This week, Wingate University’s Office of International Programs will be working with student organizations, faculty, and international students to bring the student body a transformative International Education Week.

According to the U.S. State Department, International Education Week is a nationally designated week that provides students with an opportunity to celebrate the benefits of international education and exchange worldwide. The aim is to promote programs that prepare Americans for a global environment and attract future leaders from abroad to study, learn, and exchange experiences in the United States.

Ms. Jennifer Armentrout, Director of International Programs, says that through this week, the Office of International Programs will provide students with “an accessible way to learn more about international topics and to explore their possibilities in the world as a student at Wingate.”

The Office of International Programs sees this week as an opportunity to not only highlight the resources we have in our current international students and faculty on campus, but to give students an opportunity to learn about pressing global issues from their professors and their peers.

The events this week will consist of both performance and participation, and will give students a chance to engage and explore new cultures, ideas, and activities to broaden their perspectives.

“Learning about the world is essential in becoming an educated, productive global citizen, which is part of the Wingate mission” Armentrout says. “We want students to know that it can also be fun.”

For more information, email, come by the office in Alumni, or visit our Instagram @bulldogsabroad.

Edited by: Sara Gunter


Students meet Alma Adams on Election Night

Alma Adams has a hat for that, and she approves this message!

Rob Gay and Sara Gunter, Staff Writers

Congresswoman Alma Adams accepted her reelection to serve as a representative for North Carolina’s 12th district. This win coming with a surprising 69% lead over her opponent, Leon Threatt (R), in a controversial campaign due to redistricting in the state. Earlier this year lines for District 12, were declared unconstitutional leaving much of the new 12th district in democratic favor.

Adams, a new resident of Mecklenburg County, says she is excited, “To build a Queen City that works for everyone.”

Adams hope is to “restore North Carolina’s historic focus on public education and a strong economy,” she assures the Mecklenburg community that she is committed to making Charlotte her home and her priority.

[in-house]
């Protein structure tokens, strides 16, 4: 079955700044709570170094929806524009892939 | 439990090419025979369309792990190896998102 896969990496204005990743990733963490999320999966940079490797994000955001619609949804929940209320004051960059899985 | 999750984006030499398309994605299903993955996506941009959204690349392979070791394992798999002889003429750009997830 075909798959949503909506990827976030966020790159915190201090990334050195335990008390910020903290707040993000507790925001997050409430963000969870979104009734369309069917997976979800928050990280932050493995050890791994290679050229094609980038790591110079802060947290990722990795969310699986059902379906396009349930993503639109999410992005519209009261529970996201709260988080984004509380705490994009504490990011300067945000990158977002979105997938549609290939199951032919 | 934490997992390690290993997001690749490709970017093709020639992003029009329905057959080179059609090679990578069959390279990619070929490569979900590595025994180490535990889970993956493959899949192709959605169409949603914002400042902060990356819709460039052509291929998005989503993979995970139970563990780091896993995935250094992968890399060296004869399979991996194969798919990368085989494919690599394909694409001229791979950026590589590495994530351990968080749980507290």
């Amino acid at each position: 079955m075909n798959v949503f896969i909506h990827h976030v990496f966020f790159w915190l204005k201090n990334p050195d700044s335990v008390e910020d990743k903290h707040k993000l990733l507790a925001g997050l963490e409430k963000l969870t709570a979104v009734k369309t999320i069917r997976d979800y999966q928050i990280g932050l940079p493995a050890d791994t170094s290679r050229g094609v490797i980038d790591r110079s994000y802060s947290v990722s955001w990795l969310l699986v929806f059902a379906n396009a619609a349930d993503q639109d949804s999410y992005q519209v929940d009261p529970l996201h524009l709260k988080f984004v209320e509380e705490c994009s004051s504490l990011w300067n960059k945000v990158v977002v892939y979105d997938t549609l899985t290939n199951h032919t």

“Together we can Keep Pounding to tear down the barriers that separate our neighbors, sisters and brothers from opportunity—– you have a stake in the success of our community, unless we work together none of this is possible.”

Adams is scheduled to report back to Washington Monday, November 14.

Her closing statements to a crowded room and Charlotte South End served as a promise that she would “speak up, work hard, and be the voice for Charlotte”

Edited by: Sara Gunter

Local Republicans celebrate Election Night victories

Championing the Conservative Cause

Maggie Smith and Megan Katz, Staff Writers

The members and supporters of the Union County Republican Party gathered at Hilltop on the evening of Tuesday, Nov. 8 to celebrate the races and in some cases victories.

As votes were being tallied local representatives dined and mingled with their constituents, friends, and families.

Incumbent Mark Brody, NC House Representative of the 55th District, won his race with 60.5% of the votes. Brody attributed the success for the Republican Party this election to the decision to campaign as a team, as opposed to individuals.

The party was put on by Robert Pittenger, who also won his race for US House Representative of the 9th District with 58.3% of the votes. Pittenger shared his gratitude and praised the great leadership in Union County.

Tommy Tucker ran unopposed and was re-elected as NC Senator from District 35. Tucker was first elected as NC Senator in 2010. Tucker said he is the best for the job because he has the experience, he views government as a business, and he is a small business owner himself.

Tucker got his start in politics when he decided to run for mayor because his city council would not fund youth sports. He lost the race 60-40. Tucker said it sparked his love of politics, and he has since served as mayor, county commissioner, and now state senator.